Wednesday, January 31, 2024

New Salem: Renaissance. and the NSR vs. OSR

Nearly done with the first month of New Salem content on the blog, driven at a high pace from TardisCaptain's Character Creation Challenge for this year.  I originally laid out that New Salem was a stab at an OSR style of play, but having waded more into the nomenclature wars of the internet I'm not sure that's the right term. There's so much in the OSR space that ties directly back to D&D or games that ported the play principles over from D&D into other genre environments, such as Gamma World. 

I'm not trying to do that, because for all that New Salem is intended to instill a lot of the PC-driven rather than PC-reactive play concepts, it is still a comic-book super hero setting, and that carries a lot of different connotations than a exploratory/attrition setting from D&D. Hence the terminology move from OSR to NSR. This is very "inside baseball" for people who don't follow this, but it feels better to me. 

So what is NSR? This post lays out some basic design principles, and this one clarifies that a couple years on. For the purposes of New Salem V&V, that means the following: 

  • A GM: This is a Trad-style "GM builds the world, PCs interact with it and learn about it but don't take a part in defining it" style
  • A Weird Setting: Well, but not being D&D it's certainly weird! But also it means the rules of the comic book universe apply - there are the implicit physics of the V&V attack table, but also 
    • Secret Identities are worth maintaining; if you don't you will suffer for it.
    • Masks Work to maintain secret identities, as does minimal effort... unless you are captured. 
    • Costumes Are Advantageous, and not wearing one makes everything harder.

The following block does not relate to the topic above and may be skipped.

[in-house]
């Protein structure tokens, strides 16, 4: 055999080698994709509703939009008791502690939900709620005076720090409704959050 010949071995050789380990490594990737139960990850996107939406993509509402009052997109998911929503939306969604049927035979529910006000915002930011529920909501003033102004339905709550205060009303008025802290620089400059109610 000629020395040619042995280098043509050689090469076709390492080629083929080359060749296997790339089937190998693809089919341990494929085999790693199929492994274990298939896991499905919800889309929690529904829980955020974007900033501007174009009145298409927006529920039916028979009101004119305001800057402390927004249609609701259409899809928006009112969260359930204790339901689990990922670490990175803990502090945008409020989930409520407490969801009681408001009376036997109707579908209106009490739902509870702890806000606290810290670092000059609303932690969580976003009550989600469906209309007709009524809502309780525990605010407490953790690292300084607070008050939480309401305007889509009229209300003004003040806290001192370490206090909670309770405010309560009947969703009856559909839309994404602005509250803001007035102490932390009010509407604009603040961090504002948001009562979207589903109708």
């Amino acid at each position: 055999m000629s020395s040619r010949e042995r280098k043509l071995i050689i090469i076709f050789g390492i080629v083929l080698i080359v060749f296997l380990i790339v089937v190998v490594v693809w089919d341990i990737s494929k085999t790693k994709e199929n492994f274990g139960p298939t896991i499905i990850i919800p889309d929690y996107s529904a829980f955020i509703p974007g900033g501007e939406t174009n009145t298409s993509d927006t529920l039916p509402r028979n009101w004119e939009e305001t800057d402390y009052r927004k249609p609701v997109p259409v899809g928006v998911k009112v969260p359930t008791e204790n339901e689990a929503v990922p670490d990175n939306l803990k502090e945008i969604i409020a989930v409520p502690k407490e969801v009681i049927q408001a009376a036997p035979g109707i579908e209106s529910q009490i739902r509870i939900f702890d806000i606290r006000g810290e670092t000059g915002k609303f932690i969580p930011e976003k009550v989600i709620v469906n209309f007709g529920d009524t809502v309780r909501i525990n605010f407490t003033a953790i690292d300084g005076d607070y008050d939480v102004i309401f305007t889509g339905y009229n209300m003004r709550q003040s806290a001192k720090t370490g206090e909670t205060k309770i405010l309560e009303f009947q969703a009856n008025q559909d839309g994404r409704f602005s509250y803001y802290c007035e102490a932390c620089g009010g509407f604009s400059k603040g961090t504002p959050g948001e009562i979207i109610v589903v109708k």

• Hyper-Tech Is Constrained and doesn't change the world
    • Extreme Skill, Hyper-TechMagic, and Mutation Events co-exist, for all that New Salem prefers origin stories in that order. 
  • A Living World: This is very true. While the appearance of the PC heroes is the inciting incident to create cascading change in the city, the city itself will change in ways that have nothing to do with the PCs. 


  • Rules Light: V&V is VERY rules light and highly flexible for a super-hero game, at a trim 48 page rulebook
  • Consequential: Super-heroes are hard to kill, but there are real paths to death in play. Plus New Salem deliberately avoids the 'reset to normal' of episodic supers media - there are real chances to lose and have to bring in a 'legacy hero' or just a new PC. 

and focus on

  • Emergent Narrative: Because the PCs are initiating the action, there are precious few times where the villain has a plan, which the PCs have to unravel, with multiple meetings, leading to a GM envisioned climax. Such villains are the equivalent of Wandering Monsters, and they disrupt everyone. The core events are driven by the reactions to the PCs actions, and how they react to that. There's no 'story' that the Players have to decipher that the PCs are destined to survive to the climax of. 
  • External Interaction: The joy of V&V stripped down mechanics, along with its "cause based" rather than "effect based" powers, means the interaction between the PC and the environment not the player and the mechanics is easier. 
  • Exploration: This not so much the exploration of the unknown dungeon/wilderness environment but the exploration of the criminal and corrupt structure of the city. It's the exploration of the enemy. The players aren't going to have to make maps of the buildings but of the relationship web. 

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